What is Peripheral Artery Disease?
Peripheral artery disease or PAD is a progressive circulatory condition caused by plaque buildup that leads to narrowed arteries in people over the age of 50, which can become serious if left untreated. PAD is caused when extra fats and cholesterol circulating in the blood collect in your artery walls. This can lead to the blood flow being reduced or completely blocked to your limbs, especially your legs.
The most common risk factors of PAD include:
- Being male or of African-American descent
- Current or former smoker
- History of diabetes or vascular disease
- High blood pressure
- High cholesterol levels
While the above-listed are the most common risk factors, anyone can be at risk of developing PAD.
It is important to remember that not all patients experience symptoms. However, people with PAD usually report feeling symptoms like pain in the legs or feet that disturbs sleep, slow or non-healing wounds on the legs and feet, lower temperature in one leg, color changes in three skin of feet, or fatigue and cramping in legs that stops when activity is stopped.
PAD symptoms are often ignored because many people think their leg pain is due to arthritis or aging. But PAD will not get better over time and can progress to more dangerous health problems.
Complications of PAD
Unfortunately, PAD does not improve with time and needs attention to avoid disease progression. If left untreated, PAD can lead to serious health conditions such as:
- Heart attack – permanent damage to the heart muscle caused by lack of blood supply to the heart
- Stroke – interruption of blood flow to the brain
- Transient ischemic attack – a temporary interruption of blood flow to the brain
- Renal artery disease or stenosis – a narrowing or blockage of the artery that supplies blood to the kidney
- Amputation – the removal of part or all of the foot or leg
Diagnosis of PAD
USA Vascular Centers uses a painless test called an Ankle-Brachial Index to determine whether or not you are at risk of developing Peripheral Artery Disease (PAD), or how severe your PAD has progressed.
Managing PAD Symptoms
There is no magic cure to prevent the development of PAD completely, but you can make lifestyle changes to help reduce your risk factors.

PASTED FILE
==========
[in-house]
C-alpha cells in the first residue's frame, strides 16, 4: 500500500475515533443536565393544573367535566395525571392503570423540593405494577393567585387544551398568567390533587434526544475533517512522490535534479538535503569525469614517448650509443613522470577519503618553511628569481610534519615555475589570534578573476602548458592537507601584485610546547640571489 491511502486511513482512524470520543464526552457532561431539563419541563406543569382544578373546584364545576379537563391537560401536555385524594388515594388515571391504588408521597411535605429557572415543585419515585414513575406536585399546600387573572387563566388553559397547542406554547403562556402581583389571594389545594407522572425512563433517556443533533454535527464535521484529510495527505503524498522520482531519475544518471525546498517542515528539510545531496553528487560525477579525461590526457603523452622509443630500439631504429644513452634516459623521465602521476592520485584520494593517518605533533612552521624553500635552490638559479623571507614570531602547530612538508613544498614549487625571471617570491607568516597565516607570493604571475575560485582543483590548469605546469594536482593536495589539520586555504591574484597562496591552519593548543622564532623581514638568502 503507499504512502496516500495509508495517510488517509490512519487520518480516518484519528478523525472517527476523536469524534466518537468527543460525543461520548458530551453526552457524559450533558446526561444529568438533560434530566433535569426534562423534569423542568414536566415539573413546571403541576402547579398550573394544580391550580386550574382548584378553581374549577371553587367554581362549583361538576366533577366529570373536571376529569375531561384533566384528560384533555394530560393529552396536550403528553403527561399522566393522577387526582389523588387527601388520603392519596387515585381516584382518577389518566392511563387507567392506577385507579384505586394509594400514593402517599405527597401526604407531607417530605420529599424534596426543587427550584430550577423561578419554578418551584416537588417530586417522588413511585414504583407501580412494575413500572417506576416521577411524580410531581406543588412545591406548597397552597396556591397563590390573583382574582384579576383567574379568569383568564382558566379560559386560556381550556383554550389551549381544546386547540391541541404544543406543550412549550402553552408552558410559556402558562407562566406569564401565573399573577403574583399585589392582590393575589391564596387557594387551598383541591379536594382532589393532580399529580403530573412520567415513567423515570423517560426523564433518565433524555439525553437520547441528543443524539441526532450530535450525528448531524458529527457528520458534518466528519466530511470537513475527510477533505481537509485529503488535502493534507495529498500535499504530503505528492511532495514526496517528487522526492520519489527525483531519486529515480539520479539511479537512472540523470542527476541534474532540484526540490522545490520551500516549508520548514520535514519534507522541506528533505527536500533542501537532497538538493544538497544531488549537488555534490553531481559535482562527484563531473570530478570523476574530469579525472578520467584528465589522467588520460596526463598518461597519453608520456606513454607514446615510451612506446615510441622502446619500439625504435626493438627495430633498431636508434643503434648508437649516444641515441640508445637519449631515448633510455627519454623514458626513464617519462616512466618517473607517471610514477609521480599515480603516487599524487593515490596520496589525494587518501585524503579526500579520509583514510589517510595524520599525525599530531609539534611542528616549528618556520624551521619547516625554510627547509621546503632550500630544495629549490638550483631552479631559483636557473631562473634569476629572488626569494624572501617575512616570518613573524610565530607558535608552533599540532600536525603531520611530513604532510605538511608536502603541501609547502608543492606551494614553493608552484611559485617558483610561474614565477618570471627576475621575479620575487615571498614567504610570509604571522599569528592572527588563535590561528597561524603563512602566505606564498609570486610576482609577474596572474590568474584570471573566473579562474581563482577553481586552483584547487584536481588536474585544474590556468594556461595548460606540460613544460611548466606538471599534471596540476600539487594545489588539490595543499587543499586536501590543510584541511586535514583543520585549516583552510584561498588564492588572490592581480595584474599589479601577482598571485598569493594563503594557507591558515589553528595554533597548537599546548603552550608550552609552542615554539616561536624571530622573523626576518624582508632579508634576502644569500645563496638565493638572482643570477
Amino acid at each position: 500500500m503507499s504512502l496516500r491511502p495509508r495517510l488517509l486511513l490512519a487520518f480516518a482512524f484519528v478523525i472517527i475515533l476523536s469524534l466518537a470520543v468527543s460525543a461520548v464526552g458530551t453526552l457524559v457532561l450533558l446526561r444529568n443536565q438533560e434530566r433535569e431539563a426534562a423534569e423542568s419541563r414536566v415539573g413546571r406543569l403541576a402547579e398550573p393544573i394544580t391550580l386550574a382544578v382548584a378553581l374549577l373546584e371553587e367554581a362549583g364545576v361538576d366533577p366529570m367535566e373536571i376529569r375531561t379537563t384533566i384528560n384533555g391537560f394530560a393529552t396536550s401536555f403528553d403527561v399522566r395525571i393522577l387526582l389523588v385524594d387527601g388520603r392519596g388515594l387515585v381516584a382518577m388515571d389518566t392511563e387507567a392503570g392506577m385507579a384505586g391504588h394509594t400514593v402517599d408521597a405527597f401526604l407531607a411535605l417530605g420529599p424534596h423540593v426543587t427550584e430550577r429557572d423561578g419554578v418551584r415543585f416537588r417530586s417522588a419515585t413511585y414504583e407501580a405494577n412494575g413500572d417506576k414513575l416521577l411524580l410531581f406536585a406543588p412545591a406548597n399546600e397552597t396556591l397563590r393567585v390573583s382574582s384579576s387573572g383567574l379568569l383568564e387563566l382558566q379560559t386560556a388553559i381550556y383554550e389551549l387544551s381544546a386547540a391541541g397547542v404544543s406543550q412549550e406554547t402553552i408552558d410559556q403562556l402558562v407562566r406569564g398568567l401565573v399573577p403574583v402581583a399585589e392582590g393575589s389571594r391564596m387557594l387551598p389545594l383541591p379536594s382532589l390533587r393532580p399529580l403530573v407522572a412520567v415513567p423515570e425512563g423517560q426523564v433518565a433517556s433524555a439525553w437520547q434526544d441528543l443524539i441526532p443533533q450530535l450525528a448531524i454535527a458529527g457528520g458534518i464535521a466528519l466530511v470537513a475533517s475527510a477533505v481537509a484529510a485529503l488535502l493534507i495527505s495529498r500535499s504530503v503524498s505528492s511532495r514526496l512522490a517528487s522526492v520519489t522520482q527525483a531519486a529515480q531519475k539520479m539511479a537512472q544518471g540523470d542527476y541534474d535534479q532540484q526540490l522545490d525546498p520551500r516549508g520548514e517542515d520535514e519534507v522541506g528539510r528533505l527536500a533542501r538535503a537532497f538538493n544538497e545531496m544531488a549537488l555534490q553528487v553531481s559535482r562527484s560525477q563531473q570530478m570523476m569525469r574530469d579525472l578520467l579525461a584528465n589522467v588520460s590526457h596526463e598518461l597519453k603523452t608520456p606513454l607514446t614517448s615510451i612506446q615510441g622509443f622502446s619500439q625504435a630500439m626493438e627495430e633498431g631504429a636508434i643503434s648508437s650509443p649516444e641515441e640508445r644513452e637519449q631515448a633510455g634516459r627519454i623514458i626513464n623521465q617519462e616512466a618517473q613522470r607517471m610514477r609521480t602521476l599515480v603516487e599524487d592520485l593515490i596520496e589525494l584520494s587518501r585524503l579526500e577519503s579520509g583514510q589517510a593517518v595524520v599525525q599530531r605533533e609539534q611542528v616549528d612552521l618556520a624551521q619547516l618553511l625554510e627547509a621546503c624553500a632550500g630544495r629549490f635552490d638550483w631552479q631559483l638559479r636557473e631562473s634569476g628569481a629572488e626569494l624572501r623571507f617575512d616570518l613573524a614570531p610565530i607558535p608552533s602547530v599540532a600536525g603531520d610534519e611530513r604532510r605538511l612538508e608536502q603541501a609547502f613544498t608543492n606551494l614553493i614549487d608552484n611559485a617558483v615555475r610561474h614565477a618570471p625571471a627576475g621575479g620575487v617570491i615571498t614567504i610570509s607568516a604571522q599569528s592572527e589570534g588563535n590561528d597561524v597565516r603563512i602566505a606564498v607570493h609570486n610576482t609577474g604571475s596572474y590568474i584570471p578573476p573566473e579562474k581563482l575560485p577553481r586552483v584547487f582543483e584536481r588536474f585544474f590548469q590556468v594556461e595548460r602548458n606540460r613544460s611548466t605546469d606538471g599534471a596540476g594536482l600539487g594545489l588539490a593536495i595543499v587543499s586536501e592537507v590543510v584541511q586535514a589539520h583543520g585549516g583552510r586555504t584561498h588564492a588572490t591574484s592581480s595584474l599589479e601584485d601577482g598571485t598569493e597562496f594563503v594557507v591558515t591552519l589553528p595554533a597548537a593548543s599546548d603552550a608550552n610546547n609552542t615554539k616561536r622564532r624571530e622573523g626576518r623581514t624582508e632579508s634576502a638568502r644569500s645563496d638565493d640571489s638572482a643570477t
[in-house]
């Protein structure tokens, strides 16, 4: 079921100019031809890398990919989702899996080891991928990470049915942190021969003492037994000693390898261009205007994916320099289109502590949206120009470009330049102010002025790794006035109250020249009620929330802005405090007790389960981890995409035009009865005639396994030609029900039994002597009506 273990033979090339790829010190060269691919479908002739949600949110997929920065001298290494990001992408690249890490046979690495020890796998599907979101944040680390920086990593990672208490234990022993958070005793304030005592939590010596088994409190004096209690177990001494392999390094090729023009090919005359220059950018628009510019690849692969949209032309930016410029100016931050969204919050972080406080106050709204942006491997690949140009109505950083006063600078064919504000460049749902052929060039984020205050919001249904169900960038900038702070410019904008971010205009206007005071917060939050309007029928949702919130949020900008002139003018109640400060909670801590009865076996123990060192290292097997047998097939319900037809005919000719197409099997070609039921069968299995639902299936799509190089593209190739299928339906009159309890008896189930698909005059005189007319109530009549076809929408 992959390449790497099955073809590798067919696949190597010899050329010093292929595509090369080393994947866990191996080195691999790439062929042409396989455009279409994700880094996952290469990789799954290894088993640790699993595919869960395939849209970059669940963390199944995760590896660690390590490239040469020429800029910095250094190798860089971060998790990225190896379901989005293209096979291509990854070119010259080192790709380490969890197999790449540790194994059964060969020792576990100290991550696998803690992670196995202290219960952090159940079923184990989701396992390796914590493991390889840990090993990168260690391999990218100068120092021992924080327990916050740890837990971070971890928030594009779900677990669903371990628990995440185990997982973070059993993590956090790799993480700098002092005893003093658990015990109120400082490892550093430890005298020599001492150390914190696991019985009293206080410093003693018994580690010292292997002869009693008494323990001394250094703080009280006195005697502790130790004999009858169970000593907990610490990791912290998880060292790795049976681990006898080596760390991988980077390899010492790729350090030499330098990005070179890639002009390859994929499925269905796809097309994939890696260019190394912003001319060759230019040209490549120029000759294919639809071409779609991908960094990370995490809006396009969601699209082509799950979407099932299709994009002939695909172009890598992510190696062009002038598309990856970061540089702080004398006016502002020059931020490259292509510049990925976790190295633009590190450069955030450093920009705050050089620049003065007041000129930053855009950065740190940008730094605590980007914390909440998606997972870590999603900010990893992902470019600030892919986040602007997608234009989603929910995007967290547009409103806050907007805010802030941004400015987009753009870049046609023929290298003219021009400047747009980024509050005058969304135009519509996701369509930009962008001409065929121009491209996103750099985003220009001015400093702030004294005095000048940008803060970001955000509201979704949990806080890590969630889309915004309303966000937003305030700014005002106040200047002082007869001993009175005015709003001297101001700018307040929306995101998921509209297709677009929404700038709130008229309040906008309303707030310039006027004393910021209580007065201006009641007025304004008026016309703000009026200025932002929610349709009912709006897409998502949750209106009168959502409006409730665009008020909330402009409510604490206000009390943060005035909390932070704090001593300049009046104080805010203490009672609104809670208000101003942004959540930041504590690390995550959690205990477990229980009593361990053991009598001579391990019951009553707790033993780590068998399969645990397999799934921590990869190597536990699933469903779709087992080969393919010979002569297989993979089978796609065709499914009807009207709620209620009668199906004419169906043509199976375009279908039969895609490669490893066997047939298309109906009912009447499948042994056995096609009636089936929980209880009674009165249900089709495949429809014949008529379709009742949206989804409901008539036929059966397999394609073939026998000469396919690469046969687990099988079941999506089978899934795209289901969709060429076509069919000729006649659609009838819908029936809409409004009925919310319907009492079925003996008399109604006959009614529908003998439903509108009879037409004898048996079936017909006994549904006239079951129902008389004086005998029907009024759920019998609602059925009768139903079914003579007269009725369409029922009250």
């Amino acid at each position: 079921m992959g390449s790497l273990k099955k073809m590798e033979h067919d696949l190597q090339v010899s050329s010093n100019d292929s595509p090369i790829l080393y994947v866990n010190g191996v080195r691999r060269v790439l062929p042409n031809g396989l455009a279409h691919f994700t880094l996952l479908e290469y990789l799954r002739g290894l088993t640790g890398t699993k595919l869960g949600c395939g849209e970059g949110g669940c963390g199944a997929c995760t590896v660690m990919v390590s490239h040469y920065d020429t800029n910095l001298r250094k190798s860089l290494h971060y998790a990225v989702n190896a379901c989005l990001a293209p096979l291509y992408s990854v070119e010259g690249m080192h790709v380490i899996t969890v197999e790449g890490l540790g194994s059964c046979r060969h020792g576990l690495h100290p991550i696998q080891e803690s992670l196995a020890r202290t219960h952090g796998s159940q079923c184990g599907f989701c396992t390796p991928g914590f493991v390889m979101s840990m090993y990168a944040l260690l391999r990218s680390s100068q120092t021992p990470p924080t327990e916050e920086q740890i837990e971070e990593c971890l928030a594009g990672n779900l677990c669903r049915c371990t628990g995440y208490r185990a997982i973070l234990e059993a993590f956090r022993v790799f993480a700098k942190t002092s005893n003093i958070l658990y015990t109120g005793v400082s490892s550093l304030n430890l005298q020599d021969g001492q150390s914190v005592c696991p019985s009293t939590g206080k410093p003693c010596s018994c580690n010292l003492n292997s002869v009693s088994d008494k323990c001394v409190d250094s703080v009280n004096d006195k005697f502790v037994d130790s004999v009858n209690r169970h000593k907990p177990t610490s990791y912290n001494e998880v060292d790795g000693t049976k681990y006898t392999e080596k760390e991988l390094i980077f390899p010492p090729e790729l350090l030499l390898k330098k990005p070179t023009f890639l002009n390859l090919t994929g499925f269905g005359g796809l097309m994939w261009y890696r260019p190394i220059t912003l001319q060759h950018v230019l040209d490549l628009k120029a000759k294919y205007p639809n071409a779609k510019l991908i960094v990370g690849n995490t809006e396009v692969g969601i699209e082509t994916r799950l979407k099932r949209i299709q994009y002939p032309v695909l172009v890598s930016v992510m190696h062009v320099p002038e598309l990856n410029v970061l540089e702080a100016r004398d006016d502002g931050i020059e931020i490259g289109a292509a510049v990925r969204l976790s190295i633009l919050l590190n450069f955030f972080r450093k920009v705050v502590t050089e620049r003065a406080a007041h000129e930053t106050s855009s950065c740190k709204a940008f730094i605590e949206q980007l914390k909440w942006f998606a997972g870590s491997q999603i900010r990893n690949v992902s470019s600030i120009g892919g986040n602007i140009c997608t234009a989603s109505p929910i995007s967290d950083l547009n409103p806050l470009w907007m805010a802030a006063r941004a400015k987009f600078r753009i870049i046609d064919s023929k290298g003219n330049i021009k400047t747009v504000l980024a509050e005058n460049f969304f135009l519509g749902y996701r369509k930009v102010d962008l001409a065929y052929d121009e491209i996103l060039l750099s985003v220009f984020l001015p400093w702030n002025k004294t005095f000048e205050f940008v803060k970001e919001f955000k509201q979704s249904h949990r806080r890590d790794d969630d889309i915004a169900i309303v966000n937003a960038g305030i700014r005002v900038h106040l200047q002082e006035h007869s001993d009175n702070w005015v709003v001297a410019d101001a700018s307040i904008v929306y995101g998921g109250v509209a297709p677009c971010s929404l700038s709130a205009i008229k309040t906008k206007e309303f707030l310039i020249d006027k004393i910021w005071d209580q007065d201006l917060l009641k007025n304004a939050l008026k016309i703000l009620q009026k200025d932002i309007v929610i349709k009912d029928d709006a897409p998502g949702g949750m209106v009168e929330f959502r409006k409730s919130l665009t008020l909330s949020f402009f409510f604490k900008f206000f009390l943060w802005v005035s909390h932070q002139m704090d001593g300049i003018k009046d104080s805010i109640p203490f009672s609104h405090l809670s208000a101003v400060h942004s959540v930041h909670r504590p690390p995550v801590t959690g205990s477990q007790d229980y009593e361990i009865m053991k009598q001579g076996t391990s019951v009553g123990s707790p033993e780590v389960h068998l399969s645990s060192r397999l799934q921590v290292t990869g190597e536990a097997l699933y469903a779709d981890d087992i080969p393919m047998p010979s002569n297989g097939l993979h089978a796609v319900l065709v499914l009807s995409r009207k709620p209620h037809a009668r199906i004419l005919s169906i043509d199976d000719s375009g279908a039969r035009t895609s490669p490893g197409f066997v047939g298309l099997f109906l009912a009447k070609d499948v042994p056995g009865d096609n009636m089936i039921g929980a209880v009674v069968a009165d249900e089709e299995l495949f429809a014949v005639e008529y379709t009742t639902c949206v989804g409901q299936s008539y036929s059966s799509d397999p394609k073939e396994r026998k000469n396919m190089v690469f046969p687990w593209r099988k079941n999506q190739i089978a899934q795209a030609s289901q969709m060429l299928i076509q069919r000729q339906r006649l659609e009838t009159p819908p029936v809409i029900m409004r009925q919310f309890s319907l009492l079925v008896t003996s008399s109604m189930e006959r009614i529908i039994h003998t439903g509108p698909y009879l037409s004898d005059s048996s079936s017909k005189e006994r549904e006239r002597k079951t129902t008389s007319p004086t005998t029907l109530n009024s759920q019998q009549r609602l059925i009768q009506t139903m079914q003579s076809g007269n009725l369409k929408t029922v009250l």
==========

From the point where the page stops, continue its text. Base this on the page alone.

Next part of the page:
The most effective lifestyle changes are:
- Quitting smoking
- Monitoring your blood pressure and cholesterol
- Following a healthy diet and staying active.
These changes will help your overall health and decrease your risk of developing PAD, but they are not a cure for the disease itself. If you have been diagnosed with PAD or notice any of the previously listed symptoms, it is important to talk to your doctor about your treatment options.
Treatment for Peripheral Artery Disease
PAD can partially or completely block blood flow to your limbs, but this can be treated through the use of a procedure known as stent angioplasty. This procedure uses a mesh stent to restore blood flow to the blocked arteries. Stent angioplasty is a non-surgical procedure that inserts a catheter into the blocked artery and implants a small mesh stent which is then expanded by a tiny balloon. Once the stent expands, it compresses plaque formation, returning blood flow to the artery.
Benefits of Outpatient Stent Angioplasty
There are numerous benefits to choosing nonsurgical, outpatient treatment for Peripheral Artery Disease:
- Allows patients to avoid a hospital stay
- General anesthesia is not required
- No stitches or scarring after treatment
- Stent angioplasty is effective and FDA-approved
- Nonsurgical treatments have lower post-treatment risks than surgery
- Treatment is highly effective at relieving painful symptoms
- Able to recover in the comfort of your own home following treatment
You can learn more about Stent Angioplasty and the benefits of choosing nonsurgical treatment on our website.
Stent Angioplasty Treatment at USA Vascular Centers
If you have been diagnosed with PAD, you are not alone. At USA Vascular Centers, we offer treatment for PAD in our outpatient treatment centers. Our experienced vascular specialists and staff will help you through your entire treatment process and reduce the symptoms associated with PAD. Call us at 888-773-2193 or schedule online to begin your PAD recovery.